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Electroporator with automatic change of electric field direction improves gene electrotransfer in-vitro

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Author(s): Reberšek Matej | Faurie Cécile | Kandušer Maša | Čorović Selma | Teissié Justin | Rols Marie-Pierre | Miklavčič Damijan

Journal: BioMedical Engineering OnLine
ISSN 1475-925X

Volume: 6;
Issue: 1;
Start page: 25;
Date: 2007;
Original page

ABSTRACT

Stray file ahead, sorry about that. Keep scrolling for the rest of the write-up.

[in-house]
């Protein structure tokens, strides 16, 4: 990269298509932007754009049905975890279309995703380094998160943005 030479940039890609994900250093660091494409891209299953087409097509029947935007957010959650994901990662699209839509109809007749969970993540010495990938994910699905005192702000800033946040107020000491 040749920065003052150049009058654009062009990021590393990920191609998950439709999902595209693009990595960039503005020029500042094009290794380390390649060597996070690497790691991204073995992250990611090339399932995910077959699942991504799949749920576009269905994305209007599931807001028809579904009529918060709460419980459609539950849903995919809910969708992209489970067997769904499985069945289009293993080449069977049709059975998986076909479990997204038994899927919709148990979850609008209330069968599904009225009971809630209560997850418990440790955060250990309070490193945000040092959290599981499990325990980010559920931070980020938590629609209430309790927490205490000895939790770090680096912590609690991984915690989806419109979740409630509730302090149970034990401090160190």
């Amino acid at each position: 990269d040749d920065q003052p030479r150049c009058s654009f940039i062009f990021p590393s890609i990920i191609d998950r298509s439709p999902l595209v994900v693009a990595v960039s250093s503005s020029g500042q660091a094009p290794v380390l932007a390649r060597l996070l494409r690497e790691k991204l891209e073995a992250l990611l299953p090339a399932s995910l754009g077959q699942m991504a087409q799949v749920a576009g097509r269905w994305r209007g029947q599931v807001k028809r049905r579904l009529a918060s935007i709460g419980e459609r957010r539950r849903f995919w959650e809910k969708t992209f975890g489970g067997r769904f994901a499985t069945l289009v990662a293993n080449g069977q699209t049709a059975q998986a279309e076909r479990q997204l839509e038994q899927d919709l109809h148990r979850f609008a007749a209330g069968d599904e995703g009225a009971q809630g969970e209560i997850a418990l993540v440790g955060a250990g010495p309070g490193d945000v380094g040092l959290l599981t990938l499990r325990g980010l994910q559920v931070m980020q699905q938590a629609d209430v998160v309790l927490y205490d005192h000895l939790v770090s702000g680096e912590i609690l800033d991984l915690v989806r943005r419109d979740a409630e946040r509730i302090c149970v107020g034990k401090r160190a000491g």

Abstract Background Gene electrotransfer is a non-viral method used to transfer genes into living cells by means of high-voltage electric pulses. An exposure of a cell to an adequate amplitude and duration of electric pulses leads to a temporary increase of cell membrane permeability. This phenomenon, termed electroporation or electropermeabilization, allows various otherwise non-permeant molecules, including DNA, to cross the membrane and enter the cell. The aim of our research was to develop and test a new system and protocol that would improve gene electrotransfer by automatic change of electric field direction between electrical pulses. Methods For this aim we used electroporator (EP-GMS 7.1) and developed new electrodes. We used finite-elements method to calculate and evaluate the electric field homogeneity between these new electrodes. Quick practical test was performed on confluent cell culture, to confirm and demonstrate electric field distribution. Then we experimentally evaluated the effectiveness of the new system and protocols on CHO cells. Gene transfection and cell survival were evaluated for different electric field protocols. Results The results of in-vitro gene electrotransfer experiments show that the fraction of transfected cells increases by changing the electric field direction between electrical pulses. The fluorescence intensity of transfected cells and cell survival does not depend on electric field protocol. Moreover, a new effect a shading effect was observed during our research. Namely, shading effect is observed during gene electrotransfer when cells are in clusters, where only cells facing negative electro-potential in clusters become transfected and other ones which are hidden behind these cells do not become transfected. Conclusion On the basis of our results we can conclude that the new system can be used in in-vitro gene electrotransfer to improve cell transfection by changing electric field direction between electrical pulses, without affecting cell survival.
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